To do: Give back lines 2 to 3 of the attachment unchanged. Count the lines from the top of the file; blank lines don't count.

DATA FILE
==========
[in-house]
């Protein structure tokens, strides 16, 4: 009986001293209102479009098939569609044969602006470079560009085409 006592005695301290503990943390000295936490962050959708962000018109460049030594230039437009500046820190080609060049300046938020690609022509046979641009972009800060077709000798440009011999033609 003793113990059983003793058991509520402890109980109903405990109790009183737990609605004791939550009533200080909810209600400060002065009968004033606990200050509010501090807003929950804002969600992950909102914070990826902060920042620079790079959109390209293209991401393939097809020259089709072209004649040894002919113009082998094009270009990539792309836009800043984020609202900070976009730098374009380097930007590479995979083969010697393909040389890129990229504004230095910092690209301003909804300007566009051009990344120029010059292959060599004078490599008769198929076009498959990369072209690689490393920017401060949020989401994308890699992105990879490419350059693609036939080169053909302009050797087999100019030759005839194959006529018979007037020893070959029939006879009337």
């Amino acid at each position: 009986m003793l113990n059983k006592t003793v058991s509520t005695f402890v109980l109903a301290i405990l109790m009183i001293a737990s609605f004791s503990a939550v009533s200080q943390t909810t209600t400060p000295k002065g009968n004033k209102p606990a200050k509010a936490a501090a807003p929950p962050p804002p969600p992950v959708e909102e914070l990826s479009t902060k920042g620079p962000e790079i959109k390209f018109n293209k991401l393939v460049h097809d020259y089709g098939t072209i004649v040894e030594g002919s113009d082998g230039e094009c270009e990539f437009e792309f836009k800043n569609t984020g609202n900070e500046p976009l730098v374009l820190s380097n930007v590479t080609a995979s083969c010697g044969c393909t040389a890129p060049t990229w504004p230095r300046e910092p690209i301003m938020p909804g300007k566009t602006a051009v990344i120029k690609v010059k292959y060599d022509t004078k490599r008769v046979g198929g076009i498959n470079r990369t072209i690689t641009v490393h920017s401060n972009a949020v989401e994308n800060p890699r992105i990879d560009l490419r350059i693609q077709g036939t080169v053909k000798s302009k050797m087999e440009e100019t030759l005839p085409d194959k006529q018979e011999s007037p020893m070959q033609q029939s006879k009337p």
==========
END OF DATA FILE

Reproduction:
């Protein structure tokens, strides 16, 4: 009986001293209102479009098939569609044969602006470079560009085409 006592005695301290503990943390000295936490962050959708962000018109460049030594230039437009500046820190080609060049300046938020690609022509046979641009972009800060077709000798440009011999033609 003793113990059983003793058991509520402890109980109903405990109790009183737990609605004791939550009533200080909810209600400060002065009968004033606990200050509010501090807003929950804002969600992950909102914070990826902060920042620079790079959109390209293209991401393939097809020259089709072209004649040894002919113009082998094009270009990539792309836009800043984020609202900070976009730098374009380097930007590479995979083969010697393909040389890129990229504004230095910092690209301003909804300007566009051009990344120029010059292959060599004078490599008769198929076009498959990369072209690689490393920017401060949020989401994308890699992105990879490419350059693609036939080169053909302009050797087999100019030759005839194959006529018979007037020893070959029939006879009337």
């Amino acid at each position: 009986m003793l113990n059983k006592t003793v058991s509520t005695f402890v109980l109903a301290i405990l109790m009183i001293a737990s609605f004791s503990a939550v009533s200080q943390t909810t209600t400060p000295k002065g009968n004033k209102p606990a200050k509010a936490a501090a807003p929950p962050p804002p969600p992950v959708e909102e914070l990826s479009t902060k920042g620079p962000e790079i959109k390209f018109n293209k991401l393939v460049h097809d020259y089709g098939t072209i004649v040894e030594g002919s113009d082998g230039e094009c270009e990539f437009e792309f836009k800043n569609t984020g609202n900070e500046p976009l730098v374009l820190s380097n930007v590479t080609a995979s083969c010697g044969c393909t040389a890129p060049t990229w504004p230095r300046e910092p690209i301003m938020p909804g300007k566009t602006a051009v990344i120029k690609v010059k292959y060599d022509t004078k490599r008769v046979g198929g076009i498959n470079r990369t072209i690689t641009v490393h920017s401060n972009a949020v989401e994308n800060p890699r992105i990879d560009l490419r350059i693609q077709g036939t080169v053909k000798s302009k050797m087999e440009e100019t030759l005839p085409d194959k006529q018979e011999s007037p020893m070959q033609q029939s006879k009337p």